At the 24th competition in Busan in 1978 when Korea was focusing on the heavy and chemical industries, Yang Han-seok won in the milling section. Yang, 52, is currently serving as the principal of Gangseo Vocational High School, teaching students to follow in his footsteps. In the 1980s when ``my car boom” began to sweep the nation, Korean participants showed excellence in machinery areas, especially in auto-related parts. In the Buckingham, Britain, competition in 1989, Chung Ho-sun won the first prize in precision machinery. Korea entered into the information era with the popularization of home computers in the 1990s. As if to reflect the trend, Kim Sung-min, 35, won the silver medal in information processing, which was introduced for the first time in the 30th competition in Lyon, France, in 1990. Given the nation’s lagging standards in the IT industry at the time, even winning the runner-up place was no small feat.
Now the time of the information era has passed to enter into the days of mobile equipment and robotics. It is small surprise then that two high-school juniors, Choi Mun-seok and Kim Won-young, won in the mobile robotics category in Calgary last September.
Benefits for skill masters
The government announced ``measures to improve the treatment for outstanding technicians” on May 27, aimed at severing the vicious cycle of dwindling skilled manpower and the graying of the industrial work force, as well as creating a social climate in which skilled manpower can live with pride and honor like their counterparts in Germany and Japan.
According to the policy package, the financial rewards to winners at Skills Olympics, currently accounting for only 74 percent of those given to medalists at sports Olympics in the case of prize money and a mere 37 percent in the case of annual annuities, respectively, will rise to similar levels.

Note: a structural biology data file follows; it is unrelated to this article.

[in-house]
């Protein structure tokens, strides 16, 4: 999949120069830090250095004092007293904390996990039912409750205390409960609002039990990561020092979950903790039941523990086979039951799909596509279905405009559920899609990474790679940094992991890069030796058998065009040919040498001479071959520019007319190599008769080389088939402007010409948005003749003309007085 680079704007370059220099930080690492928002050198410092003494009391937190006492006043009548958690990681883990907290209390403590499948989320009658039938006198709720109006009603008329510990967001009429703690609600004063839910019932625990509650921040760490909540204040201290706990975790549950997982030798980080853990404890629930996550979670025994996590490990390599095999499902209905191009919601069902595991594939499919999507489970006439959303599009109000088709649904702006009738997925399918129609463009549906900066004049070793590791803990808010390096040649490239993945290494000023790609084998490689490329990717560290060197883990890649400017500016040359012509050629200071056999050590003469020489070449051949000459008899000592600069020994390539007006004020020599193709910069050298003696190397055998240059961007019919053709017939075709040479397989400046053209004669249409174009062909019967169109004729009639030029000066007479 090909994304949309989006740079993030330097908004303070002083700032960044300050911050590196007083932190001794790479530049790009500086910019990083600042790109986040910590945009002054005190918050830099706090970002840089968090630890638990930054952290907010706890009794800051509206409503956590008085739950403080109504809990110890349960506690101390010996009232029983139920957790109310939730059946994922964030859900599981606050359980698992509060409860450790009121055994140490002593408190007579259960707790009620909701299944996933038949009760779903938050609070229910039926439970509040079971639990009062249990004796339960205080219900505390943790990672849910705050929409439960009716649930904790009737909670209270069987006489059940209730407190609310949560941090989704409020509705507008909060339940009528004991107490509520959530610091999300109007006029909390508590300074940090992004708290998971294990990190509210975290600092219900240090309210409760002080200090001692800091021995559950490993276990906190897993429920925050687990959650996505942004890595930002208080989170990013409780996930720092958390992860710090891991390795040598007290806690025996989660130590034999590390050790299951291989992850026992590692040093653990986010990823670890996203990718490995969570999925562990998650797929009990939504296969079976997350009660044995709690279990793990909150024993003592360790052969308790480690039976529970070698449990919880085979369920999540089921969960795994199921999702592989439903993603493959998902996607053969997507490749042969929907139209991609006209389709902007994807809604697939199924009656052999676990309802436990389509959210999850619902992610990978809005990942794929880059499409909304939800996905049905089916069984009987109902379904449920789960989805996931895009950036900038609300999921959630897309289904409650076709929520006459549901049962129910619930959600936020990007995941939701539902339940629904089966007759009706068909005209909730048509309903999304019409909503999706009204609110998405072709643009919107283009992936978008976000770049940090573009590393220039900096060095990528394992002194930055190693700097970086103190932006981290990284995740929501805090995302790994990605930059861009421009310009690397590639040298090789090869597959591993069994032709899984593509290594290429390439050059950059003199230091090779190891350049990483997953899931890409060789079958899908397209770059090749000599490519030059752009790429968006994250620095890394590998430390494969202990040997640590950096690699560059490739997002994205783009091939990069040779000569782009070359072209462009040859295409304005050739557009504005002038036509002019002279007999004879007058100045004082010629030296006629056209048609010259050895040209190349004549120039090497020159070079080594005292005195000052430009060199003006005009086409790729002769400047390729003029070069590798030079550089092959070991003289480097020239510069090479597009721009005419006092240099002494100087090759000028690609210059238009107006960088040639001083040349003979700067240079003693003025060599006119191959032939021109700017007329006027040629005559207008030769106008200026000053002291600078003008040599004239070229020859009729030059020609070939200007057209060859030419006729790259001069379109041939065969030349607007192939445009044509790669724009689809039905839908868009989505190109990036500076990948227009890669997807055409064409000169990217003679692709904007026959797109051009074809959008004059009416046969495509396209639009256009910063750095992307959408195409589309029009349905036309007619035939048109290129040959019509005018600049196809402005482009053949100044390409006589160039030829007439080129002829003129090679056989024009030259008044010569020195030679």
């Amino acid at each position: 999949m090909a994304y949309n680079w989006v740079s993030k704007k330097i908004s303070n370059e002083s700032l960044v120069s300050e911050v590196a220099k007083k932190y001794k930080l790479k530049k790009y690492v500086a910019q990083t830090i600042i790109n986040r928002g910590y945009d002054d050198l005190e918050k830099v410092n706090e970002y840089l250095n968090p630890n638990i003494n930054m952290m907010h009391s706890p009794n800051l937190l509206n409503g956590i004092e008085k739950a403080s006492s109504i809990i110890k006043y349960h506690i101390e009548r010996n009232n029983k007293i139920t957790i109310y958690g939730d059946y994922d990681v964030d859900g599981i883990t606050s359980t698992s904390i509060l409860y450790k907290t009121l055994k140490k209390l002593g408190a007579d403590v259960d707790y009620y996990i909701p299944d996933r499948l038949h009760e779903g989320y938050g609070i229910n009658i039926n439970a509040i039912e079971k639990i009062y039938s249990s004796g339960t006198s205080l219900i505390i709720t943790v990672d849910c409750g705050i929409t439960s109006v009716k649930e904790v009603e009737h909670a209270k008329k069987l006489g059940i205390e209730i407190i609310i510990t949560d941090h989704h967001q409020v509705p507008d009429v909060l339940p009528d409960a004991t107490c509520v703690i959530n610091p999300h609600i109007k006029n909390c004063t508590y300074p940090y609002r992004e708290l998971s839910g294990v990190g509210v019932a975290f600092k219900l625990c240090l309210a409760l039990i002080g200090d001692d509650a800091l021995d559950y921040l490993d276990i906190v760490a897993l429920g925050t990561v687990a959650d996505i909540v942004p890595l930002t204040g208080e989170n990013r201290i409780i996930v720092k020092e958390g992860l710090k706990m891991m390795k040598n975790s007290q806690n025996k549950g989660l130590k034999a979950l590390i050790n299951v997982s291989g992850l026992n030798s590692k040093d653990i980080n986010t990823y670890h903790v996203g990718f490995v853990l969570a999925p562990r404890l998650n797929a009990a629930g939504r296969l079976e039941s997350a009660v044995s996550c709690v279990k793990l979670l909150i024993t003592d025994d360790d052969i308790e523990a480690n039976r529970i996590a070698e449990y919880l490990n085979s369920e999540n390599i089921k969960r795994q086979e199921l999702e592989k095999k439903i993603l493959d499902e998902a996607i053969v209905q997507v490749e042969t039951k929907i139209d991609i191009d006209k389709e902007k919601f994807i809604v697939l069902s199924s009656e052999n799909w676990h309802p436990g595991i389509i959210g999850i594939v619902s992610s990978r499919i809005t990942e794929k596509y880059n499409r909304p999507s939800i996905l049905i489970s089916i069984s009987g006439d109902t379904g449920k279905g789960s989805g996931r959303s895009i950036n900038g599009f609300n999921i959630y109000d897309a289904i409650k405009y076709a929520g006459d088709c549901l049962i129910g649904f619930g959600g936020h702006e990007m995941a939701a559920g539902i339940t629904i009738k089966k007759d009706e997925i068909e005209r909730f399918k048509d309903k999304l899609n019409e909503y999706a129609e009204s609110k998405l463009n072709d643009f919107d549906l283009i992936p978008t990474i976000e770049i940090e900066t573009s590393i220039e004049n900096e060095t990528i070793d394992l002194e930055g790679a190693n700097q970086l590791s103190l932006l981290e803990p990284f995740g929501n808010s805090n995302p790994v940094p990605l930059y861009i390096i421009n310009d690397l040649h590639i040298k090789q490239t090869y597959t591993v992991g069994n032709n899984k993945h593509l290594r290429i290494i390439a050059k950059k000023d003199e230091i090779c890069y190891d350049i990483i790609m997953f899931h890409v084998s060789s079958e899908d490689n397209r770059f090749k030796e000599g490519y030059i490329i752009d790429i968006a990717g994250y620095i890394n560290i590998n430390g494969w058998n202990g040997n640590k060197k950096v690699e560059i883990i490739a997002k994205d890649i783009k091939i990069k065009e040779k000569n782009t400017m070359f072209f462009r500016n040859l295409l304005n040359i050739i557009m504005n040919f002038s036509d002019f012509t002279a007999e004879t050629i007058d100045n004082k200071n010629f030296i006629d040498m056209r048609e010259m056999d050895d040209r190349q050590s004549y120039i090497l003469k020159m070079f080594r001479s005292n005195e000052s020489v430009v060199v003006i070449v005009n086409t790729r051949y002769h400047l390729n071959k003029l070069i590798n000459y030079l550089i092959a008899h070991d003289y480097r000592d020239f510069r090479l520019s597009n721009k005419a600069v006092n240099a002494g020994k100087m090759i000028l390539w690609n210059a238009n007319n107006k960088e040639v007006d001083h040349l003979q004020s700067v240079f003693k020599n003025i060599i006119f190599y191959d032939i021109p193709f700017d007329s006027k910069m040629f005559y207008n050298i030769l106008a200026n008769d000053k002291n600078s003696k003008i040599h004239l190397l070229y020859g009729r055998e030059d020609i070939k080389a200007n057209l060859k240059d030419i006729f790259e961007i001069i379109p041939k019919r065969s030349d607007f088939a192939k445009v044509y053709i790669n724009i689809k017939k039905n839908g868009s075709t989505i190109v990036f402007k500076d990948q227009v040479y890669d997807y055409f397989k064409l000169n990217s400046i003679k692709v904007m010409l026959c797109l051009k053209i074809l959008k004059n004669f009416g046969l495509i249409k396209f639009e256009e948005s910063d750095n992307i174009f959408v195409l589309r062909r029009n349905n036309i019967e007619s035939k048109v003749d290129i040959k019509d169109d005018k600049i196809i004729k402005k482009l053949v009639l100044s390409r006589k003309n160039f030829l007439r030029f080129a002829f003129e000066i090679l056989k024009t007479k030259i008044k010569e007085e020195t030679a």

The exemption from military duty for the most skilled manpower, which was scheduled to expire from 2012, will also remain in force, benefiting a total of 482 male medalists at Skills Olympics.
In addition, the government will overhaul the system to select and manage outstanding technicians. In keeping with the latest inter-industrial convergence, it will change its technical classification system based on industrial sectors to a technique-oriented one. The government will also streamline its database of skilled manpower by careers and workplaces to enhance public relations activities. For instance, the government will air commercials for restaurants, which hire medal-winning chefs.
Also in store is a program to provide various channels for skill masters who graduate vocational schools and want to enter universities. On a temporary basis, young technicians can enroll at two-year colleges jointly run by small- and medium-sized enterprises and attend night and weekend classes, before knocking on the door of four-year universities.
A ranking official responsible for skills promotion said, ``By the time these steps are activated, we can say at least the basis will have been established for Korea to offer the preferential treatment to skilled manpower that the governments of Germany and Japan do.”
Who is the writer?
The writer is the president of the Human Resources Development Service of Korea. He obtained a masters degree in labor-management relationship at the Graduate School of Soongsil University, and completed executive leadership course at Korea University Graduate School. Based on his long experience on the industrial scene as both a laborer and a union leader, Yoo is regarded as a person who well understands the difficulties Korean workers experience. An author of various studies on labor affairs, he received the Order of Industrial Merit, the Gold Tower, in 2007 for his contribution to the nation’s industrial peace and development.